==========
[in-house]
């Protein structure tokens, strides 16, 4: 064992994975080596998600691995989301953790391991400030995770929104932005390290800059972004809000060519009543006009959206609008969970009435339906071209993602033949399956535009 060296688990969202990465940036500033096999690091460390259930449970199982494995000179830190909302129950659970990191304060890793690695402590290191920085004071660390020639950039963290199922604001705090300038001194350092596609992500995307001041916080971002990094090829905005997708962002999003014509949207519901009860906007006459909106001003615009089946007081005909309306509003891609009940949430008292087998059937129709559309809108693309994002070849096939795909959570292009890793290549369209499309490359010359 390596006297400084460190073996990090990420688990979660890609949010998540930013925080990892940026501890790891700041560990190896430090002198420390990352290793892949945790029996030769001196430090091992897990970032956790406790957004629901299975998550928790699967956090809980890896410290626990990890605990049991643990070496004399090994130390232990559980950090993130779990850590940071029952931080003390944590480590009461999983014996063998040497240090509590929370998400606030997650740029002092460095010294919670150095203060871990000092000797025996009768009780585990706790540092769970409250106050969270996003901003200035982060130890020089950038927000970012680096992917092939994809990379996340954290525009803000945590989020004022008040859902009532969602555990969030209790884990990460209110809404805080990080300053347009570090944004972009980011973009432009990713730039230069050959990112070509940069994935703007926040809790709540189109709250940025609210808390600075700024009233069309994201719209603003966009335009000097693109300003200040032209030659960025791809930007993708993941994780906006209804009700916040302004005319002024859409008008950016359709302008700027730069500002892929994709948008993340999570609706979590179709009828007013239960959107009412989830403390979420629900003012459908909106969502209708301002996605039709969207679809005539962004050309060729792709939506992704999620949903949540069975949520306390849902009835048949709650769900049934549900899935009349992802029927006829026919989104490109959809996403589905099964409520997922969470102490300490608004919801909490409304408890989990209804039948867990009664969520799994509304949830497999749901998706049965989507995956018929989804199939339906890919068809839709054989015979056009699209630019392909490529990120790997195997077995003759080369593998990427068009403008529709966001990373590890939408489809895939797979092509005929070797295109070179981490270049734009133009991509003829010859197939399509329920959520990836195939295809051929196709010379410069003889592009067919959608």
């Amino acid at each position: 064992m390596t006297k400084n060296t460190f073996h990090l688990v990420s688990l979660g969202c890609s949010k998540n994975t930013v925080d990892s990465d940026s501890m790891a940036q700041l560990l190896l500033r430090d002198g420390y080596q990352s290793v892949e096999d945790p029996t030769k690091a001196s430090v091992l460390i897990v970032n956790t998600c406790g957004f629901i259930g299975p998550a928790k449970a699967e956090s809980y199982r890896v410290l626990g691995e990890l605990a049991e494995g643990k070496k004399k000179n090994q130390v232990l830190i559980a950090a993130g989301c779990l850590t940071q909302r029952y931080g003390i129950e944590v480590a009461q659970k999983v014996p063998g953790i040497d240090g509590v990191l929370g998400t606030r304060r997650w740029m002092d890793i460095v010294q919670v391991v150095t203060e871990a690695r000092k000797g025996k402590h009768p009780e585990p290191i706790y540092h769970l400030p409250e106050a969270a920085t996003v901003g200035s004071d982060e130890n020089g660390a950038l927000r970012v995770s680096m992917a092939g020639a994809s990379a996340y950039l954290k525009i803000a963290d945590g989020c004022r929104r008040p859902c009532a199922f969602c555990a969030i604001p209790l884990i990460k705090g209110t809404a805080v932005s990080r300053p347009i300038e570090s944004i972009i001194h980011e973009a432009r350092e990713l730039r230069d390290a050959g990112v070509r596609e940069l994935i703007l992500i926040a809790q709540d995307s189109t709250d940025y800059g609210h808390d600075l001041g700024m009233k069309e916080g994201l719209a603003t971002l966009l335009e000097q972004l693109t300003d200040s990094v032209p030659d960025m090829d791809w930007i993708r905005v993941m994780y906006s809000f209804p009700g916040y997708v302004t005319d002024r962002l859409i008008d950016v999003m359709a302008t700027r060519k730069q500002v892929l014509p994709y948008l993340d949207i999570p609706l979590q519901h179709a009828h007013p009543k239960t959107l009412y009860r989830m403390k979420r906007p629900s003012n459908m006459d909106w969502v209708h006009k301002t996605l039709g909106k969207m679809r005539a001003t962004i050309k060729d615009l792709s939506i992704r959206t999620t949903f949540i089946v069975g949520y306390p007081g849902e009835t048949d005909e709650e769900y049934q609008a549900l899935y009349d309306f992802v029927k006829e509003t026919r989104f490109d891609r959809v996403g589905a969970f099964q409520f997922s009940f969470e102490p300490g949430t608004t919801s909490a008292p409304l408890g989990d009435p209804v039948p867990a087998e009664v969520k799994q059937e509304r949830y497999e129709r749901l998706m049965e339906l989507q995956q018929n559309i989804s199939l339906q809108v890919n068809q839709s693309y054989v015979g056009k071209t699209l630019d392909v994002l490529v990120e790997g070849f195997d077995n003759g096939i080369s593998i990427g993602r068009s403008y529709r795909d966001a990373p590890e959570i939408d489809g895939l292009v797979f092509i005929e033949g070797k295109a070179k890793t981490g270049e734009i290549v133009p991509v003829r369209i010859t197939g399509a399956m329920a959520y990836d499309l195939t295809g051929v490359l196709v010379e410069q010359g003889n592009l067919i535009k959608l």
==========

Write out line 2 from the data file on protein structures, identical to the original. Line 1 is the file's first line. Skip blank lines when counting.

């Protein structure tokens, strides 16, 4: 064992994975080596998600691995989301953790391991400030995770929104932005390290800059972004809000060519009543006009959206609008969970009435339906071209993602033949399956535009 060296688990969202990465940036500033096999690091460390259930449970199982494995000179830190909302129950659970990191304060890793690695402590290191920085004071660390020639950039963290199922604001705090300038001194350092596609992500995307001041916080971002990094090829905005997708962002999003014509949207519901009860906007006459909106001003615009089946007081005909309306509003891609009940949430008292087998059937129709559309809108693309994002070849096939795909959570292009890793290549369209499309490359010359 390596006297400084460190073996990090990420688990979660890609949010998540930013925080990892940026501890790891700041560990190896430090002198420390990352290793892949945790029996030769001196430090091992897990970032956790406790957004629901299975998550928790699967956090809980890896410290626990990890605990049991643990070496004399090994130390232990559980950090993130779990850590940071029952931080003390944590480590009461999983014996063998040497240090509590929370998400606030997650740029002092460095010294919670150095203060871990000092000797025996009768009780585990706790540092769970409250106050969270996003901003200035982060130890020089950038927000970012680096992917092939994809990379996340954290525009803000945590989020004022008040859902009532969602555990969030209790884990990460209110809404805080990080300053347009570090944004972009980011973009432009990713730039230069050959990112070509940069994935703007926040809790709540189109709250940025609210808390600075700024009233069309994201719209603003966009335009000097693109300003200040032209030659960025791809930007993708993941994780906006209804009700916040302004005319002024859409008008950016359709302008700027730069500002892929994709948008993340999570609706979590179709009828007013239960959107009412989830403390979420629900003012459908909106969502209708301002996605039709969207679809005539962004050309060729792709939506992704999620949903949540069975949520306390849902009835048949709650769900049934549900899935009349992802029927006829026919989104490109959809996403589905099964409520997922969470102490300490608004919801909490409304408890989990209804039948867990009664969520799994509304949830497999749901998706049965989507995956018929989804199939339906890919068809839709054989015979056009699209630019392909490529990120790997195997077995003759080369593998990427068009403008529709966001990373590890939408489809895939797979092509005929070797295109070179981490270049734009133009991509003829010859197939399509329920959520990836195939295809051929196709010379410069003889592009067919959608």